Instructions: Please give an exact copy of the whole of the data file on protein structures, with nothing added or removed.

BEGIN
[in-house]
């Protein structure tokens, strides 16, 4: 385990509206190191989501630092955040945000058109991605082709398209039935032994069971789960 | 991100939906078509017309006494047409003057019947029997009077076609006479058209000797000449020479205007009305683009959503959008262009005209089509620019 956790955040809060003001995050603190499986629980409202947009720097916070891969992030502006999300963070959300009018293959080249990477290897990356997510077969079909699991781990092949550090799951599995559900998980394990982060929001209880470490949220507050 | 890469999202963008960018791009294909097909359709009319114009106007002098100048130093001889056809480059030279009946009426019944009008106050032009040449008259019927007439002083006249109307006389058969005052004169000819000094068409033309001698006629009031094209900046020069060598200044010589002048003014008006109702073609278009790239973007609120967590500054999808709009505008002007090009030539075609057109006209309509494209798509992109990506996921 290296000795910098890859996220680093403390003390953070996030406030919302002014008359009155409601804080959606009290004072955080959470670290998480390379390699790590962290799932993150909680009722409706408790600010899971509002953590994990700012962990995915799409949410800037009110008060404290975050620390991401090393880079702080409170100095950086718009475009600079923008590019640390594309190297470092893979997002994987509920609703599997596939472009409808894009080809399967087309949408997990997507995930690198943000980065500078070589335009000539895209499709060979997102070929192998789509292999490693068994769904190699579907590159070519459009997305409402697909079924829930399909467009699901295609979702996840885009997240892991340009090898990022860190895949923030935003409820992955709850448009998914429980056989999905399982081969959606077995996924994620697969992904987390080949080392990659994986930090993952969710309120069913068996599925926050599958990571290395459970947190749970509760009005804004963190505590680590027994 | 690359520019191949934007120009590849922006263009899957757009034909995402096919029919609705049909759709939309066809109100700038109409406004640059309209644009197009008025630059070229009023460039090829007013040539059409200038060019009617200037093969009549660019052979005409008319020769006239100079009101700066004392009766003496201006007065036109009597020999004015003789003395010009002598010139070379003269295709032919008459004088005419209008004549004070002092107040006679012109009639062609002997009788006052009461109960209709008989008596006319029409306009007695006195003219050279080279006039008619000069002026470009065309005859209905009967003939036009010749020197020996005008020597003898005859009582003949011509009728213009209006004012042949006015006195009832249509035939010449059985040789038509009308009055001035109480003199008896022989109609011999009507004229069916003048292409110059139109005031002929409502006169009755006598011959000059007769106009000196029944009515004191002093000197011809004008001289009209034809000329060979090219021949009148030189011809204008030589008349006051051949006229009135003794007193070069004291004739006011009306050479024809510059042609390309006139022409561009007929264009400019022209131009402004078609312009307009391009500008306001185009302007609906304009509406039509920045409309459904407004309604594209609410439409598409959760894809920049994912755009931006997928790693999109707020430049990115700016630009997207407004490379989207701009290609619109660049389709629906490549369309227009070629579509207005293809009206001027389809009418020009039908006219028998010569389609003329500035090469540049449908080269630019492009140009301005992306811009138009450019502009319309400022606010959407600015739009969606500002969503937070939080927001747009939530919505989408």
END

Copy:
[in-house]
């Protein structure tokens, strides 16, 4: 385990509206190191989501630092955040945000058109991605082709398209039935032994069971789960 | 991100939906078509017309006494047409003057019947029997009077076609006479058209000797000449020479205007009305683009959503959008262009005209089509620019 956790955040809060003001995050603190499986629980409202947009720097916070891969992030502006999300963070959300009018293959080249990477290897990356997510077969079909699991781990092949550090799951599995559900998980394990982060929001209880470490949220507050 | 890469999202963008960018791009294909097909359709009319114009106007002098100048130093001889056809480059030279009946009426019944009008106050032009040449008259019927007439002083006249109307006389058969005052004169000819000094068409033309001698006629009031094209900046020069060598200044010589002048003014008006109702073609278009790239973007609120967590500054999808709009505008002007090009030539075609057109006209309509494209798509992109990506996921 290296000795910098890859996220680093403390003390953070996030406030919302002014008359009155409601804080959606009290004072955080959470670290998480390379390699790590962290799932993150909680009722409706408790600010899971509002953590994990700012962990995915799409949410800037009110008060404290975050620390991401090393880079702080409170100095950086718009475009600079923008590019640390594309190297470092893979997002994987509920609703599997596939472009409808894009080809399967087309949408997990997507995930690198943000980065500078070589335009000539895209499709060979997102070929192998789509292999490693068994769904190699579907590159070519459009997305409402697909079924829930399909467009699901295609979702996840885009997240892991340009090898990022860190895949923030935003409820992955709850448009998914429980056989999905399982081969959606077995996924994620697969992904987390080949080392990659994986930090993952969710309120069913068996599925926050599958990571290395459970947190749970509760009005804004963190505590680590027994 | 690359520019191949934007120009590849922006263009899957757009034909995402096919029919609705049909759709939309066809109100700038109409406004640059309209644009197009008025630059070229009023460039090829007013040539059409200038060019009617200037093969009549660019052979005409008319020769006239100079009101700066004392009766003496201006007065036109009597020999004015003789003395010009002598010139070379003269295709032919008459004088005419209008004549004070002092107040006679012109009639062609002997009788006052009461109960209709008989008596006319029409306009007695006195003219050279080279006039008619000069002026470009065309005859209905009967003939036009010749020197020996005008020597003898005859009582003949011509009728213009209006004012042949006015006195009832249509035939010449059985040789038509009308009055001035109480003199008896022989109609011999009507004229069916003048292409110059139109005031002929409502006169009755006598011959000059007769106009000196029944009515004191002093000197011809004008001289009209034809000329060979090219021949009148030189011809204008030589008349006051051949006229009135003794007193070069004291004739006011009306050479024809510059042609390309006139022409561009007929264009400019022209131009402004078609312009307009391009500008306001185009302007609906304009509406039509920045409309459904407004309604594209609410439409598409959760894809920049994912755009931006997928790693999109707020430049990115700016630009997207407004490379989207701009290609619109660049389709629906490549369309227009070629579509207005293809009206001027389809009418020009039908006219028998010569389609003329500035090469540049449908080269630019492009140009301005992306811009138009450019502009319309400022606010959407600015739009969606500002969503937070939080927001747009939530919505989408």